Desperate for funds, she cooks up the (definitely illegal) plan to make and sell moonshine with her friends, Roni and Bucky. Quickly realizing they’re out of their depth, Lulu turns to Mason: a local boy who’s always seemed like a dead end. As Mason guides Lulu through the secret world of moonshine, it looks like her plan might actually work. But can she leave town before she loses everything—including her heart?
The summer walks the line between toxic and intoxicating. My Best Everything is Lulu’s letter to Mason – though is it an apology, a good-bye, or a love letter?
I really, really tried with this one. I'm not sure if it was my lack of connection to the characters or the letter-style writing (I really am not a fan of second-person "you" usage), but I could not get fully immersed into this book. I may finish it eventually if there's nothing else that appeals to me and my train gets stuck since it's still downloaded on my Kindle. I felt an immediate connection because of the backwoods, moonshining business characters. I was ready to fall in love and add this to my cute little collection of Kentucky (okay, so it's Virginia, but it's pretty close in terms of experiences) books. But I just didn't like it. I didn't really find anything appealing with Mason, and though I applaud Lulu's initiative and determination to get into college, I desperately wanted to shake her and shout, "STUDENT LOANS ARE A THING." Like, seriously. Problem solved. I took them out, and yes, they SUCK. But I needed to pay for my own schooling and I found a way to do that. Not a big deal. I just never felt like the stakes got high enough and couldn't take the story seriously.

Talk to me!

Have you read either of these? What did you think about them?
Should I give My Best Everything a second chance? Does it pick up in the last quarter?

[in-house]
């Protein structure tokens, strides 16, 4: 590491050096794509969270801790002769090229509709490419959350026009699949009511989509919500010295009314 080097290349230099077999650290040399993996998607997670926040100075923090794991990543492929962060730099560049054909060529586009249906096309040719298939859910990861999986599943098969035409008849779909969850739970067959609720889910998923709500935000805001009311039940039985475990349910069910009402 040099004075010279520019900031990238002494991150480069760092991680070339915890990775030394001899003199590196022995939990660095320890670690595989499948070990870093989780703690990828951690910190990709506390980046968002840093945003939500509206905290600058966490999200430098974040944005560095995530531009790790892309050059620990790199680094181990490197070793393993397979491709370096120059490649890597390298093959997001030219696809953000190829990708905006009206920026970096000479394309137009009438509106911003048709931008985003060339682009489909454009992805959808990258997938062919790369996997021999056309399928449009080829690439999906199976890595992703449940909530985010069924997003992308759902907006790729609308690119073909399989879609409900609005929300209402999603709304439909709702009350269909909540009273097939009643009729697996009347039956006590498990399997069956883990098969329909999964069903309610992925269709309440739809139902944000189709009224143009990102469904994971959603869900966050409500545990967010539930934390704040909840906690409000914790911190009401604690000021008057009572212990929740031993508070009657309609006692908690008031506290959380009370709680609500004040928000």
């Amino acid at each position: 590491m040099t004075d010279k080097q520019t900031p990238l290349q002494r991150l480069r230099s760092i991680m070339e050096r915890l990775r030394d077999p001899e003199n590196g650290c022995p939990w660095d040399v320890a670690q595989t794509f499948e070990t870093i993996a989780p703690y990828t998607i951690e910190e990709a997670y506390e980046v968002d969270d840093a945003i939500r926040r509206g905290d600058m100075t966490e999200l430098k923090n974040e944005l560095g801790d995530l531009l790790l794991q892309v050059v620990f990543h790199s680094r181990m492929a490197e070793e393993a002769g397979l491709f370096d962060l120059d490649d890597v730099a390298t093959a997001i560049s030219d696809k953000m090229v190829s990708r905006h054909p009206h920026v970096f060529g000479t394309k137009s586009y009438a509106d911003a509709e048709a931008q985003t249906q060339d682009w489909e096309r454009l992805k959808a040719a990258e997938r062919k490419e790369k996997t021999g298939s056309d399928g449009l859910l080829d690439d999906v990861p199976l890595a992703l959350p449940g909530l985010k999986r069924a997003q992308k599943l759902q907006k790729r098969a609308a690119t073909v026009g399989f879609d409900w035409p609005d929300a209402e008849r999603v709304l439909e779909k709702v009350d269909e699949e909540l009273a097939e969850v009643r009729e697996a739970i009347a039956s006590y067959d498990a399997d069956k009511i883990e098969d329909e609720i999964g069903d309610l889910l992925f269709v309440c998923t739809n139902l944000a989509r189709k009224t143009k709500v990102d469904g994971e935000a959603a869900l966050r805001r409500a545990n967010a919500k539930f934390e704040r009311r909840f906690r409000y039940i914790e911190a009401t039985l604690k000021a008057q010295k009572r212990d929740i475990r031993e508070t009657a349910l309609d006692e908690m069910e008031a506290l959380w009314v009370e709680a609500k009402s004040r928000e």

Saturday, July 25, 2015

Even in Paradise Review

Even in Paradise by Chelsey Philpot
Release Date: October 14, 2014
Publisher: Harper Collins
Pages: 360
Keywords: family, boarding school, New England
Format Read: purchased hardcover
Goodreads | Buy It!

What's it about?

Charlotte is just an average scholarship student at a ritzy, private boarding school in New England, when a good deed changes her life. After rescuing the infamous Julia Buchanan from puking her guts out in the bushes outside Charlotte's dorm room, the two become inseparable. Charlie gets ushered into the world of upscale New England and is introduced to society's finest. She is falling madly in love with not just Julia, but the entire Buchanan family, and is swept away by their mysterious, strange life, which seems perfect on the surface, but that is far from the truth. 

My thoughts

This was one that I had seen many mixed reviews on, but I'm so glad I gave it a chance (and so glad the Strand had a hardcover for six bucks!). The storytelling was interesting—Charlie was looking back over her time with the Buchanan family and retelling how being a part of their family, even for a short time, molded her life. I always like when books are told this way, and Philpot's voice was excellent in providing a reminiscent tone while letting the reader know that this story was all happening in the past, and it would not be this way forever. 

Julia Buchanan was such an interesting character, but in the way that felt deliberately interesting, like Margo Roth Spiegelman or Jacinta. She felt a little cliched but still compelling to the storyline, and it makes perfect sense to me why characters are drawn to her. She's one of those characters that seems infinitely cooler and more graceful and dignified than the ordinary person while still being mysterious and whimsical. The appeal was not lost on me, though the trope of her character still seemed overused.